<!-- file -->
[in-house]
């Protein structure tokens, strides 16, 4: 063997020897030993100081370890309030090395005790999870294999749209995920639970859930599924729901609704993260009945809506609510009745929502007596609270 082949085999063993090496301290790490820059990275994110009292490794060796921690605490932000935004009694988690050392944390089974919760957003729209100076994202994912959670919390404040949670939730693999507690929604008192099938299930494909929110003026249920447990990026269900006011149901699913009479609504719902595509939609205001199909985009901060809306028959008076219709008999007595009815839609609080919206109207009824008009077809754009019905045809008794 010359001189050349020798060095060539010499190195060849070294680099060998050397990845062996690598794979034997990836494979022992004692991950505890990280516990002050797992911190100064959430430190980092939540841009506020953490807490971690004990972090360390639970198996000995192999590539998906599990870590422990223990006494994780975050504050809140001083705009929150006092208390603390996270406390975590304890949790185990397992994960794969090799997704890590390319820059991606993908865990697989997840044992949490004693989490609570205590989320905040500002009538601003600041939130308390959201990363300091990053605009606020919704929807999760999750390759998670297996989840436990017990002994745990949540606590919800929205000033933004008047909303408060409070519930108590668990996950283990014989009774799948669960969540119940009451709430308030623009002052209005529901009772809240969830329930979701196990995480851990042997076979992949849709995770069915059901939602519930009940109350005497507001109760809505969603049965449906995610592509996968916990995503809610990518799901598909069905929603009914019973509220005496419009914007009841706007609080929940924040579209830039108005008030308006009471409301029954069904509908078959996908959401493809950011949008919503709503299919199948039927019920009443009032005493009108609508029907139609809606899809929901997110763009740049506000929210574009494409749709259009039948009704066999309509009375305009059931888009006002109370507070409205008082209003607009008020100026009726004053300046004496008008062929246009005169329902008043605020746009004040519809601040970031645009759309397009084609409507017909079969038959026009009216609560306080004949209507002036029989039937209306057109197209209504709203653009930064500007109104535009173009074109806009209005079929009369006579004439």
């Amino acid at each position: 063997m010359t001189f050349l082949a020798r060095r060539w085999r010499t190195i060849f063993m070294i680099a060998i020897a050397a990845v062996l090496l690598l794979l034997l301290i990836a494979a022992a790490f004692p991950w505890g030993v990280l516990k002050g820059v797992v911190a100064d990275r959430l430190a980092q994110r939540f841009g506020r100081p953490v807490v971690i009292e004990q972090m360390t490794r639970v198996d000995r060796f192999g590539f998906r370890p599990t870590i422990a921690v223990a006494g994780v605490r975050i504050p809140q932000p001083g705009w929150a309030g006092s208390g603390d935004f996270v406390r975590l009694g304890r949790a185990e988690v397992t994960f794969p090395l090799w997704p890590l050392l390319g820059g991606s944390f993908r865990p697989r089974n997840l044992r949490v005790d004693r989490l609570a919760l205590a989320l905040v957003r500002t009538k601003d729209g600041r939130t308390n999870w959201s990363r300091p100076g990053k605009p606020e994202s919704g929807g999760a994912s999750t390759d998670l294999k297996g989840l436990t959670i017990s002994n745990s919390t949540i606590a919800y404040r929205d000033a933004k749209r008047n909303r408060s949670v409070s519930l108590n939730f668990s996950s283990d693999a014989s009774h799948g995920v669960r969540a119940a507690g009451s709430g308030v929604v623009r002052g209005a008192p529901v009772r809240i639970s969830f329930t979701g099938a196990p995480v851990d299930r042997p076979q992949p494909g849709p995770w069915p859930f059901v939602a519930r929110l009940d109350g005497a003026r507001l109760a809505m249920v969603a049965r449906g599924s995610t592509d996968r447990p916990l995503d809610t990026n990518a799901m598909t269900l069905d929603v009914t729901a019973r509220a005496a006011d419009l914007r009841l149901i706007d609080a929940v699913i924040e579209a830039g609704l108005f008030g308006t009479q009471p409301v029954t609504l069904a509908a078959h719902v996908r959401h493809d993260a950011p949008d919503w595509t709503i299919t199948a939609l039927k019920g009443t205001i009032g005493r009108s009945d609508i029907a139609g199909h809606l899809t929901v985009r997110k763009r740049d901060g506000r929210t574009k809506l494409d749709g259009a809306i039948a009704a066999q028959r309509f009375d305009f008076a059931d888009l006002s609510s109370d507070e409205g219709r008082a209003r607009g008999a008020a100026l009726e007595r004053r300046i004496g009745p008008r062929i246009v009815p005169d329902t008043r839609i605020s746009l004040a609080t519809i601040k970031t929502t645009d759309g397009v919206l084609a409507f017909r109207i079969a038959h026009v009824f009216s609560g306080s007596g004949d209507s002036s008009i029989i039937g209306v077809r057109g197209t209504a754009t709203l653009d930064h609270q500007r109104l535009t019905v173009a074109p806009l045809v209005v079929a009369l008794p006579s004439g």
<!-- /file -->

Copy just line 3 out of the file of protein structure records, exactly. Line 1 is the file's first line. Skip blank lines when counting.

């Amino acid at each position: 063997m010359t001189f050349l082949a020798r060095r060539w085999r010499t190195i060849f063993m070294i680099a060998i020897a050397a990845v062996l090496l690598l794979l034997l301290i990836a494979a022992a790490f004692p991950w505890g030993v990280l516990k002050g820059v797992v911190a100064d990275r959430l430190a980092q994110r939540f841009g506020r100081p953490v807490v971690i009292e004990q972090m360390t490794r639970v198996d000995r060796f192999g590539f998906r370890p599990t870590i422990a921690v223990a006494g994780v605490r975050i504050p809140q932000p001083g705009w929150a309030g006092s208390g603390d935004f996270v406390r975590l009694g304890r949790a185990e988690v397992t994960f794969p090395l090799w997704p890590l050392l390319g820059g991606s944390f993908r865990p697989r089974n997840l044992r949490v005790d004693r989490l609570a919760l205590a989320l905040v957003r500002t009538k601003d729209g600041r939130t308390n999870w959201s990363r300091p100076g990053k605009p606020e994202s919704g929807g999760a994912s999750t390759d998670l294999k297996g989840l436990t959670i017990s002994n745990s919390t949540i606590a919800y404040r929205d000033a933004k749209r008047n909303r408060s949670v409070s519930l108590n939730f668990s996950s283990d693999a014989s009774h799948g995920v669960r969540a119940a507690g009451s709430g308030v929604v623009r002052g209005a008192p529901v009772r809240i639970s969830f329930t979701g099938a196990p995480v851990d299930r042997p076979q992949p494909g849709p995770w069915p859930f059901v939602a519930r929110l009940d109350g005497a003026r507001l109760a809505m249920v969603a049965r449906g599924s995610t592509d996968r447990p916990l995503d809610t990026n990518a799901m598909t269900l069905d929603v009914t729901a019973r509220a005496a006011d419009l914007r009841l149901i706007d609080a929940v699913i924040e579209a830039g609704l108005f008030g308006t009479q009471p409301v029954t609504l069904a509908a078959h719902v996908r959401h493809d993260a950011p949008d919503w595509t709503i299919t199948a939609l039927k019920g009443t205001i009032g005493r009108s009945d609508i029907a139609g199909h809606l899809t929901v985009r997110k763009r740049d901060g506000r929210t574009k809506l494409d749709g259009a809306i039948a009704a066999q028959r309509f009375d305009f008076a059931d888009l006002s609510s109370d507070e409205g219709r008082a209003r607009g008999a008020a100026l009726e007595r004053r300046i004496g009745p008008r062929i246009v009815p005169d329902t008043r839609i605020s746009l004040a609080t519809i601040k970031t929502t645009d759309g397009v919206l084609a409507f017909r109207i079969a038959h026009v009824f009216s609560g306080s007596g004949d209507s002036s008009i029989i039937g209306v077809r057109g197209t209504a754009t709203l653009d930064h609270q500007r109104l535009t019905v173009a074109p806009l045809v209005v079929a009369l008794p006579s004439g």